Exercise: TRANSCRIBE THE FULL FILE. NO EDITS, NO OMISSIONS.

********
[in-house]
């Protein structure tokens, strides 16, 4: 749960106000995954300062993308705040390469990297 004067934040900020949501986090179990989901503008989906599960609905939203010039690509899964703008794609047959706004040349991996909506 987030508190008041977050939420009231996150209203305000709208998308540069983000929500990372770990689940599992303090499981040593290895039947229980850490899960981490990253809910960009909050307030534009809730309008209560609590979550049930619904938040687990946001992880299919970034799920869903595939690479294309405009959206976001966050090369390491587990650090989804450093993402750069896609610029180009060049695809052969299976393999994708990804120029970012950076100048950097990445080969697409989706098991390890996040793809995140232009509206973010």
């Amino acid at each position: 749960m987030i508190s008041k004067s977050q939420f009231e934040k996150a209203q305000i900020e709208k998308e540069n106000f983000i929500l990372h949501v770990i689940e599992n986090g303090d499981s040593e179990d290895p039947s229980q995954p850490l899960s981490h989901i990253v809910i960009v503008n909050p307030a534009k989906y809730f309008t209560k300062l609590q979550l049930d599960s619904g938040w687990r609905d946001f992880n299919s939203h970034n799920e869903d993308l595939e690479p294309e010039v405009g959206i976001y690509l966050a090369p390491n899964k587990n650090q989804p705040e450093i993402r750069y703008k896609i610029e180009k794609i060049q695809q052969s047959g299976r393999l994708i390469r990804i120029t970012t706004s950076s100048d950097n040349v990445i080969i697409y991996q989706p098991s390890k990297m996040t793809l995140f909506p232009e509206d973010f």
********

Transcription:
[in-house]
């Protein structure tokens, strides 16, 4: 749960106000995954300062993308705040390469990297 004067934040900020949501986090179990989901503008989906599960609905939203010039690509899964703008794609047959706004040349991996909506 987030508190008041977050939420009231996150209203305000709208998308540069983000929500990372770990689940599992303090499981040593290895039947229980850490899960981490990253809910960009909050307030534009809730309008209560609590979550049930619904938040687990946001992880299919970034799920869903595939690479294309405009959206976001966050090369390491587990650090989804450093993402750069896609610029180009060049695809052969299976393999994708990804120029970012950076100048950097990445080969697409989706098991390890996040793809995140232009509206973010």
């Amino acid at each position: 749960m987030i508190s008041k004067s977050q939420f009231e934040k996150a209203q305000i900020e709208k998308e540069n106000f983000i929500l990372h949501v770990i689940e599992n986090g303090d499981s040593e179990d290895p039947s229980q995954p850490l899960s981490h989901i990253v809910i960009v503008n909050p307030a534009k989906y809730f309008t209560k300062l609590q979550l049930d599960s619904g938040w687990r609905d946001f992880n299919s939203h970034n799920e869903d993308l595939e690479p294309e010039v405009g959206i976001y690509l966050a090369p390491n899964k587990n650090q989804p705040e450093i993402r750069y703008k896609i610029e180009k794609i060049q695809q052969s047959g299976r393999l994708i390469r990804i120029t970012t706004s950076s100048d950097n040349v990445i080969i697409y991996q989706p098991s390890k990297m996040t793809l995140f909506p232009e509206d973010f």